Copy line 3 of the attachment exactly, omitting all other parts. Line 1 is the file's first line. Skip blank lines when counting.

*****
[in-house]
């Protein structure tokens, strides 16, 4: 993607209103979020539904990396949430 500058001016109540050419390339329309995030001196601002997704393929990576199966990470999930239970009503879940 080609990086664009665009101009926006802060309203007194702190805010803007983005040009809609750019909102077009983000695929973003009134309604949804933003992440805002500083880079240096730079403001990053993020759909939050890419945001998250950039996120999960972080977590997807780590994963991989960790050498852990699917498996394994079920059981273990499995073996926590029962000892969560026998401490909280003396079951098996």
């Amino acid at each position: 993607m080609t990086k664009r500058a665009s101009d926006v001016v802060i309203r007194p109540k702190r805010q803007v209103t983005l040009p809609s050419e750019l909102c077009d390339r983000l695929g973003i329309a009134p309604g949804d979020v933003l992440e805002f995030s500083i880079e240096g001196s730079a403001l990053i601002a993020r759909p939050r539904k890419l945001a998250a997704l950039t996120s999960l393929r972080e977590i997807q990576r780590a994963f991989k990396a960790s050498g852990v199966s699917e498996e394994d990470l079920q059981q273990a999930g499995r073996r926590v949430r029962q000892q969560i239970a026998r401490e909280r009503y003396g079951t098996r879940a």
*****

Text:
């Amino acid at each position: 993607m080609t990086k664009r500058a665009s101009d926006v001016v802060i309203r007194p109540k702190r805010q803007v209103t983005l040009p809609s050419e750019l909102c077009d390339r983000l695929g973003i329309a009134p309604g949804d979020v933003l992440e805002f995030s500083i880079e240096g001196s730079a403001l990053i601002a993020r759909p939050r539904k890419l945001a998250a997704l950039t996120s999960l393929r972080e977590i997807q990576r780590a994963f991989k990396a960790s050498g852990v199966s699917e498996e394994d990470l079920q059981q273990a999930g499995r073996r926590v949430r029962q000892q969560i239970a026998r401490e909280r009503y003396g079951t098996r879940a």